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You don’t have outside hobbies or fun activities

On a similar note, when work-related goals or successes are the only factors motivating you to get up in the morning, it’s time to realign your priorities—and that doesn’t mean reading a company handbook during your commute or lifting weights at your standing desk. “Find hobbies that don’t involve what you do from 9 to 5,” advises U.S. News. Make it a goal to visit all of the museums in your city, or volunteer at a local nonprofit on the weekends. Your daily satisfaction will increase when you’re not spending all of your time in the office. Check out these surprising secrets to help you be happier at work.

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You’re never satisfied with your performance at work

Workaholics never know when enough is enough, says Gordon. “They are always focused on more and seeking to maximize everything, because they don’t really know what success means to them.” A perfectionist’s attention to detail, while helpful at times, could turn into unnecessarily long hours at the office and unhealthy levels of stress. Strive for better, but always know when to stop and recognize achievements—yours as well as those of others.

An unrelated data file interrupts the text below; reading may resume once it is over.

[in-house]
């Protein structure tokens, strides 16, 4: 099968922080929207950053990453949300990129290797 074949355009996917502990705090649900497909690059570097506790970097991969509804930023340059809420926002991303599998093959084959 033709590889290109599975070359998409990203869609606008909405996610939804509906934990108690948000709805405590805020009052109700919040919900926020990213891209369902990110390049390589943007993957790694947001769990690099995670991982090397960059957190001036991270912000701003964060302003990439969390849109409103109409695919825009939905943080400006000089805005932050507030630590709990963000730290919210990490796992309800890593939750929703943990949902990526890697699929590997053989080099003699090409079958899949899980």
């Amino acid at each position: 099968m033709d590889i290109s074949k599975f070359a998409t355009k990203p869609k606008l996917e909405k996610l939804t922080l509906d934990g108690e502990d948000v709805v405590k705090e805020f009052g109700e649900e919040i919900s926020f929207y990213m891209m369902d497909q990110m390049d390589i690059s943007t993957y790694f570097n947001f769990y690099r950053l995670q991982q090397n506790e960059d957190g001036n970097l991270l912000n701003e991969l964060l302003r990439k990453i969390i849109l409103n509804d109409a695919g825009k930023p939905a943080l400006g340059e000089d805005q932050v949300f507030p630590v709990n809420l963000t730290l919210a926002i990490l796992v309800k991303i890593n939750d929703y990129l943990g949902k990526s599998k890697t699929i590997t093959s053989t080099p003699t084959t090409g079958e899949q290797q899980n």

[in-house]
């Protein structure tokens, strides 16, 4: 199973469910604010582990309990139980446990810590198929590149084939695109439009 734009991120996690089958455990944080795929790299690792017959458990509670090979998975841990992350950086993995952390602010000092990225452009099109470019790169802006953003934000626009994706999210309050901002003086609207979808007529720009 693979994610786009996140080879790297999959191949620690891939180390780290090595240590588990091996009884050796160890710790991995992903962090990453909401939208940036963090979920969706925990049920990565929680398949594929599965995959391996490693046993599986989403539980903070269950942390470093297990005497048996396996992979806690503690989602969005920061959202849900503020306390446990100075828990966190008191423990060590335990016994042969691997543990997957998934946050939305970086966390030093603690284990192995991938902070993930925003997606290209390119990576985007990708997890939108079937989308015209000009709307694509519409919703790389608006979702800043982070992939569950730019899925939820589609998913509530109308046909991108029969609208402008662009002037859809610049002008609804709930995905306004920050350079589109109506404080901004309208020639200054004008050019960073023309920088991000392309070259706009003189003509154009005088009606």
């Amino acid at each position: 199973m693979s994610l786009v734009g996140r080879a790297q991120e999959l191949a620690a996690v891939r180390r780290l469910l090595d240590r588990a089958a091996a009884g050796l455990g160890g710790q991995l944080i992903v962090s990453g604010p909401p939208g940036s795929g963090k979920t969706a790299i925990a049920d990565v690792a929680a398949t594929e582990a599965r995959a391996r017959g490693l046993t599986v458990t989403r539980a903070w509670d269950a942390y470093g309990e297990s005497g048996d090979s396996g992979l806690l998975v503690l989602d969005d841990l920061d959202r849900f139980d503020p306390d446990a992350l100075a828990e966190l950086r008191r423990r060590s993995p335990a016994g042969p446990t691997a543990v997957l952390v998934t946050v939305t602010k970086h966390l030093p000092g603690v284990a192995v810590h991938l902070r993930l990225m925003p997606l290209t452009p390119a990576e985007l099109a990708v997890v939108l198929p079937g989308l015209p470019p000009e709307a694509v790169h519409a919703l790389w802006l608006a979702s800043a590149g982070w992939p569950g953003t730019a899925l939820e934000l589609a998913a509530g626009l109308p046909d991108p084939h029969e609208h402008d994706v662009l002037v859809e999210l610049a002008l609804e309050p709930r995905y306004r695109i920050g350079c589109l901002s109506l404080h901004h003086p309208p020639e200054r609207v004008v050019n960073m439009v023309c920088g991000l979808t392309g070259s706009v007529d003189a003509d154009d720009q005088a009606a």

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You’ve never told your boss “no” (and you rarely tell your friends “yes”)

If your friends start saying “We never see you anymore” or “You’re always busy,” this could be a warning sign of workaholism. It’s great to take on extra projects at work, but it’s also important to recognize when you’re overexerted; don’t be afraid to sit down with your boss and explain the extent of your current responsibilities before agreeing to take on more, advises Stephanie Marston, a motivational speaker, best-selling author, and a stress and resiliency expert. Set aside blocks of time for personal and social activities in your regular schedule. It will give you a breath of fresh air after a long day in the office. Also, check for these 12 signs that your workplace is actually toxic.

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You don’t ever call yourself a workaholic

As with any addiction, one of the most common signs you’re a workaholic is that you can’t admit it. “The people who tease and joke about being workaholics rarely are,” says Robinson. “Workaholics are like alcoholics in that they often are in denial that they have a problem. It’s often a need to escape from something within themselves that they’re not aware of.” Take cues from your friends and family, and talk to your doctor if you start to recognize symptoms. In the meantime, here are 36 more ways to make your work day less stressful.

Reader's Digest
Originally Published in Reader's Digest

Brooke Nelson
Brooke is a tech and consumer products writer covering the latest in digital trends, product reviews, security and privacy, and other news and features for